Facebook Tests Silent Auto-Play For User Videos In Mobile Feed, Foreshadowing Video Ads

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In a test that could make News Feed more engaging and pave the way for video ads, Facebook’s mobile feed will start auto-playing user-uploaded videos in-line when they’re scrolled over for a small subset of US iOS and Android users. Videos play silently until tapped to full-screen, which feels slick. Facebook is expected to soon launch a new video ad unit, which might draw on this test’s feedback.

For now, though, auto-play is only for videos uploaded to Facebook by users to their profile or verified Page, or by bands and musicians. Brands will have to wait. Links to YouTube and other off-Facebook video sources that currently appear embedded in the feed won’t auto-play. The feature only works for videos uploaded to Facebook directly, or via apps like Instagram and others that save an instance of the video to your profile.

Consumer Video Test Screenshot TechCrunch

Hands-On With Auto-Play Video

I got to play around with a demo version of the auto-play videos in the feed, and they felt smooth and natural. It reminded me of the newspapers from the Harry Potter films, where people in photos move and wave back at the reader.

As you flick up to reveal more of your feed and you come across a video, it springs into motion in-line, but with no sound. Videos loaded without much delay even on a wireless signal and played steadily while being moved around in the feed. As you scroll past and a video slips off-screen, it automatically stops playing to avoid slowing down your device or wasting data.

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Though the effect looks a little bit like videos in the Instagram feed, those play with sound enabled automatically. They also require you to pick a cover frame, whereas Facebook just uses the first frame of the video. The Facebook format might encourage users to upload videos where audio is a bonus but not essential. Though the videos play silently in-line, you can tell they have sound by a little audio levels indicator in the bottom right corner. Once you tap on a video, it expands to full-screen and the audio starts playing as long as you have your device’s sound turned up. Tap out to return to the feed and keep browsing.

Only a small percentage of iOS and Android users in the US will be in the test and see videos auto-play. In an atypical move, you can opt out of the test if you’re in it and don’t like it by clicking the little arrow in the top right of a video post to stop all videos from auto-playing from then on.

The test seems like a big improvement on Facebook’s current video playback system, where users have to actively click to load and start a video. Though that only takes an extra second or two, it’s a time investment and barrier to watching videos. Auto-play could get videos more views, and therefore more likes and comments, which could encourage more people to upload videos or share them to Facebook from Instagram. That in turn could get more people spending more time on the feed, which Facebook monetizes with ads.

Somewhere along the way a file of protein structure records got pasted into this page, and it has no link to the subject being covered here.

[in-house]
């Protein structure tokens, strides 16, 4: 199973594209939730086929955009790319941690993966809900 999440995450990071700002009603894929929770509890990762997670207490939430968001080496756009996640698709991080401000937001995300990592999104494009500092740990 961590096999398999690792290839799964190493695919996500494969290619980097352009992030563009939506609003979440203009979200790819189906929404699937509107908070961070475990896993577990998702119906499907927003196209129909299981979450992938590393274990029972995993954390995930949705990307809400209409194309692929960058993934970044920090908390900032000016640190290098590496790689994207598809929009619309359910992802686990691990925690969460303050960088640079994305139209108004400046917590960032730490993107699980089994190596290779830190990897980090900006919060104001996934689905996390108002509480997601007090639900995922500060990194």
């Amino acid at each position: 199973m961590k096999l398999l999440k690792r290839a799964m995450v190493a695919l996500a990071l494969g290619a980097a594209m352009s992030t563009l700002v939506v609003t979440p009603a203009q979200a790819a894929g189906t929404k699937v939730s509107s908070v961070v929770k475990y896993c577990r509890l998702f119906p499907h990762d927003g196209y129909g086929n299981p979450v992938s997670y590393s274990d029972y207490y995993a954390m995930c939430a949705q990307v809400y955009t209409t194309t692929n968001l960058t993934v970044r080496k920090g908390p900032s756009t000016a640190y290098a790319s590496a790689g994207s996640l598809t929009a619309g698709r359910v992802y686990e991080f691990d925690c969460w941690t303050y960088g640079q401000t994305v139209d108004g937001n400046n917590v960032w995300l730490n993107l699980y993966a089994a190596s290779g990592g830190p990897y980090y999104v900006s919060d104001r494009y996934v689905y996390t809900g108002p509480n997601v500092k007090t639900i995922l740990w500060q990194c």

Nothing is changing about the video capture experience in Facebook, which hasn’t been updated in a long, long time. There’s still no filters, stabilization, clip recording, or editing capabilities. I’d bet Facebook addresses that in a future app update to bring itself more in line with modern video apps.

You can see how the videos look as they auto-play in the feed, get scrolled around, and are opened and closed in this clip.

Video Ads Imminent

While auto-play isn’t available to videos from brands in this test, Facebook says “Over time, we’ll continue to explore how to bring this to marketers in the future.”

AdAge sources confirm Facebook is planning a new, more heavy-handed video ad unit, but has pushed back the launch until October to make sure the user experience is good and won’t shock people or piss them off. AdAge says the video ads will appear in the web and mobile feed (today’s test is just for mobile), users will see up to three video ads a day, and Facebook will charge between $1 million and $2.4 million for a day’s distribution of a 15-second spot.

A lot could change based on the feedback from this test, but there’s a chance Facebook might use a similar slient-until-clicked format for the video ads. That might be a nice balance between the needs of marketers and users. Many people have been complaining in anticipation of the arrival of auto-play videos. Some find them distracting, and worry video ads will seriously degrade the feed browsing experience.

If Facebook can find the right design for video ads, it could capture huge amounts of TV ad spend without making you feel like you have to watch commercials to see your friends’ photos.